In another aspect of the present invention, a lockable expansion connection for a water meter is provided. A threaded packer is placed inside an expansion tube dimensioned to fit a gap between the water meter and a pipe. The threaded packer, after insertion into the expansion tube, threads onto a water meter outlet. The threaded packer has at least one driver cog on an exterior surface thereof which mates with a cog recess in the expansion tube. A wrench designed to engage driver cogs on the expansion tube is then turned to tighten the water meter and expansion connection into place. A lock case is positioned over and lockably coupled to the expansion connection and water meter to prevent tampering. The lock case is engagably secured in place by using the special wrench to rotate the expansion connection "out of time." Then the entire assembly is locked in place by securing the expansion connection in the "out of time" position through the use of a locking bar and a specially patterned locking pin.
For a more complete understanding of the present invention and for further advantages thereof, reference is now made to the following Detailed Description taken in conjunction with the accompanying Drawings, in which:
FIG. 1 is a perspective view of a water meter locked in place in accordance with the present invention;
FIG. 2 is a cross-sectional view of the preferred embodiment of the present invention;
FIG. 3 is an exploded perspective of the threaded packer and the expansion connection;
FIG. 4 is a perspective view of a wrench used with the present invention;
FIG. 5 is an exploded perspective view of the lock and expansion connection; and
FIG. 6 is an end elevation view of a threaded locking pin used in conjunction with the present invention.
In FIGS. 1-6, like items are identified by like and corresponding numerals for ease of reference. Referring to FIG. 1, a perspective view of a water meter 10 locked in accordance with the preferred embodiment of the present invention is illustrated. The water meter 10 is installed within a meter box 12 constructed of suitable material for recessing in the ground. The meter box 12 has a top portion 14 and a bottom portion 16 joined together along seams 18 by any appropriate method, such as bolts 20 or welds (not shown). The top portion 14 has a lift off lid 22 which may be opened about hinge 24 (or merely of the pull-off type) to provide access to the internal portions of the meter box 12 and which is typically opened by a meter reader to check the numbers on a recorder 25 on the water meter 10.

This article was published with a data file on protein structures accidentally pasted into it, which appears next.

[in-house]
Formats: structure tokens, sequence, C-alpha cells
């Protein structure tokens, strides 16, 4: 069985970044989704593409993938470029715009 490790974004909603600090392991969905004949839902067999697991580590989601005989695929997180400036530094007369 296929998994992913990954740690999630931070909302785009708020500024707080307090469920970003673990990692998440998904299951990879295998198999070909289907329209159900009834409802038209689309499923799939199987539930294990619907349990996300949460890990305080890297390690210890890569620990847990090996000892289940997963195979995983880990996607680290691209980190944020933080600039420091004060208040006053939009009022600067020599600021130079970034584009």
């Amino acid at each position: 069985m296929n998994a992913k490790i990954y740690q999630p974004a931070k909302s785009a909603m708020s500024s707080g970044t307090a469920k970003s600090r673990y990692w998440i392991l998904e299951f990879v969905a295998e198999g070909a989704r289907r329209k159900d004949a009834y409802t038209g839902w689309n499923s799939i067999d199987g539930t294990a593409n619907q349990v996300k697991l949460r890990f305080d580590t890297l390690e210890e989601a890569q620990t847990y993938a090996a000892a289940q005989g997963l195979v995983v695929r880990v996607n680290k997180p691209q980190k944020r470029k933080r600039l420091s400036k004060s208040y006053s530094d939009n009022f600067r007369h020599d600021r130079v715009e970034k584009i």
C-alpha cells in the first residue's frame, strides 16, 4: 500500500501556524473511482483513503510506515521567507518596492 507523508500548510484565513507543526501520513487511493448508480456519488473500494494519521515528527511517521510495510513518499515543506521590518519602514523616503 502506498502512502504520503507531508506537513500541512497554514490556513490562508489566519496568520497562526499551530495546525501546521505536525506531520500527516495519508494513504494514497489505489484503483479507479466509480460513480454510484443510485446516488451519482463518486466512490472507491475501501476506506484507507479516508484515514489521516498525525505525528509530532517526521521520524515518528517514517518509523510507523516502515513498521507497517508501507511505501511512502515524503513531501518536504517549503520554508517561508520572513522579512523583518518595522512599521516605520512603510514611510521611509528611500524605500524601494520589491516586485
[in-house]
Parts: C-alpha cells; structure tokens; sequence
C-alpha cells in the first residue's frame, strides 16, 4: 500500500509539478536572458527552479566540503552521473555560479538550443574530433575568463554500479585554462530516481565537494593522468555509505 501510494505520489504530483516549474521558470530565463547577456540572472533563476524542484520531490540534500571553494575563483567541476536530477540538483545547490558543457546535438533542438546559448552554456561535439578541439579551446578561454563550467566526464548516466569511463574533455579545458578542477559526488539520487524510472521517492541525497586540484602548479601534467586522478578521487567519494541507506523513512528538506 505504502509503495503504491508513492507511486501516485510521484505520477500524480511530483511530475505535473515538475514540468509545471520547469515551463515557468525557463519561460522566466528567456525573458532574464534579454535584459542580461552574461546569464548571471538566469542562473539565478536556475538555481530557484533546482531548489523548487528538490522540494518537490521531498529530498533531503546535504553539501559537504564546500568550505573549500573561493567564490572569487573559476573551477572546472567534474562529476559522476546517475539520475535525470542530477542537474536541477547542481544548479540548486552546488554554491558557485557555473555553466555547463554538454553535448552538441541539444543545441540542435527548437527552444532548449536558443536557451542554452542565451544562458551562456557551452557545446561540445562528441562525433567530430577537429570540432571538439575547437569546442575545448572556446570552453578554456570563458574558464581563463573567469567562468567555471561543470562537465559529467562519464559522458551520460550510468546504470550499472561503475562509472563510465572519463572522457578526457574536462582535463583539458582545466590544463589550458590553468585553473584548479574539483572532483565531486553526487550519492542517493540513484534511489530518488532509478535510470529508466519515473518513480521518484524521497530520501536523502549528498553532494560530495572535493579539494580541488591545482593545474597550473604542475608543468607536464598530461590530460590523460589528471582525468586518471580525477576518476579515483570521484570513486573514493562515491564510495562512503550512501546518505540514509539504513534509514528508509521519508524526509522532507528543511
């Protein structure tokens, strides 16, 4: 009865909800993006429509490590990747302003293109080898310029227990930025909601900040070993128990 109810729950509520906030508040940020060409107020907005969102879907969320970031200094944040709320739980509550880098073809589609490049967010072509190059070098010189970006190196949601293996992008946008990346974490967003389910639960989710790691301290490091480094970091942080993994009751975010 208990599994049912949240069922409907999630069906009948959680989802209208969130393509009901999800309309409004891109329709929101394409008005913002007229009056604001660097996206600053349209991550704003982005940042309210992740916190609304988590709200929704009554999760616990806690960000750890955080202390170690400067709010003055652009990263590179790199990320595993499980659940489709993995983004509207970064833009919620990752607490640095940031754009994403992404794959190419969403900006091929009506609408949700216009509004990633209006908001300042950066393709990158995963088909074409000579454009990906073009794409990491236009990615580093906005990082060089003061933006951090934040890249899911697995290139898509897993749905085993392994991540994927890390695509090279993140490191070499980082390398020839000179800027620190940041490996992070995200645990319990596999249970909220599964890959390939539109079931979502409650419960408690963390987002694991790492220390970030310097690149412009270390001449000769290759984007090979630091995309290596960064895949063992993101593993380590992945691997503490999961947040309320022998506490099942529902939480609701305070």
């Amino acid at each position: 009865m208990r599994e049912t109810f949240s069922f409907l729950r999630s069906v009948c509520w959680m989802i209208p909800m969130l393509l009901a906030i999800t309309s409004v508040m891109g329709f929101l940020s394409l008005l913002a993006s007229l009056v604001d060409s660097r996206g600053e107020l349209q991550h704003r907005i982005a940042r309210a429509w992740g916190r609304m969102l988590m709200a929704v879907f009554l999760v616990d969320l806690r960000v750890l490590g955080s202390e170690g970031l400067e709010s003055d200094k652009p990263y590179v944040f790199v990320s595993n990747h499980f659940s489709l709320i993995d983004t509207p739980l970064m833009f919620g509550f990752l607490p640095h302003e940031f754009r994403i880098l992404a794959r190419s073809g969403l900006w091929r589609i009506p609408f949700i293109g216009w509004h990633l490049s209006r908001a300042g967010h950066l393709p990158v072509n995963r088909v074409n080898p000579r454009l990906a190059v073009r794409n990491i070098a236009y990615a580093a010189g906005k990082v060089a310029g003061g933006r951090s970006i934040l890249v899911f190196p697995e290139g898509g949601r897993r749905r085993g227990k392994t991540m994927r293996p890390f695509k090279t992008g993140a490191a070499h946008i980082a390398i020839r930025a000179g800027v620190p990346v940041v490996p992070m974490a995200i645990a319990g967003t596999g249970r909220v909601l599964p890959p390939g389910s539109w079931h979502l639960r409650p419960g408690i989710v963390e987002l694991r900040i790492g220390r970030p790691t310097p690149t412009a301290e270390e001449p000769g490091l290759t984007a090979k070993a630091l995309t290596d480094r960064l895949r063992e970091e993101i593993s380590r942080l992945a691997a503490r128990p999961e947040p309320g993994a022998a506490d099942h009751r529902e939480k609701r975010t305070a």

The water meter 10 is a device comprised of an individual billing unit fitted with an inlet pipe 26 connected to a water main 27 and an outlet pipe 28 which serves the client. The meter 10 allows the water or gas to pass therethrough and records the volume for future billing purposes. Expansion connection 32 installed between the outlet 30 on the meter 10 and the outlet pipe 28 retains and seals the meter 10 in the meter box 12 and allows water or gas to flow through the individual billing unit and into the customer's facility. Although not shown, it is to be understood that butt joints are used to seal inlet pipe 26 to water main 27 and to seal expansion connection 32 to outlet pipe 28.
In accordance with the preferred embodiment of the present invention, the expansion connection 32 is placed between the meter outlet 30 and the outlet pipe 28. Upon installation, the expansion connection 32 travels away from meter 10, thereby causing the assembly to grow in length, and closes a gap therebetween as will be subsequently described in greater detail. The meter box 12 may then be closed, if there is no desire to provide a tamperproof locking device, and water allowed to flow through the individual billing unit. If it is desired to prevent tampering, a locking device generally identified by the reference numeral 34, is installed as will be subsequently described in greater detail. The locking device 34 is designed to prevent relative rotation between the water meter 10 and the expansion connection 32 thereby preventing unauthorized removal of the meter 10.
Referring to FIG. 2, a cross-sectional view of the expansion connection 32 and locking device 34 constructed in accordance with the preferred embodiment of the present invention is illustrated. The meter 10 has flat exterior sides 36 (only one of which is shown) which a case 37 is designed to engage. The outlet 30 on meter 10 is generally a threaded pipe having standard American Water Works Association (AWWA) threads 38 on an exterior surface thereof.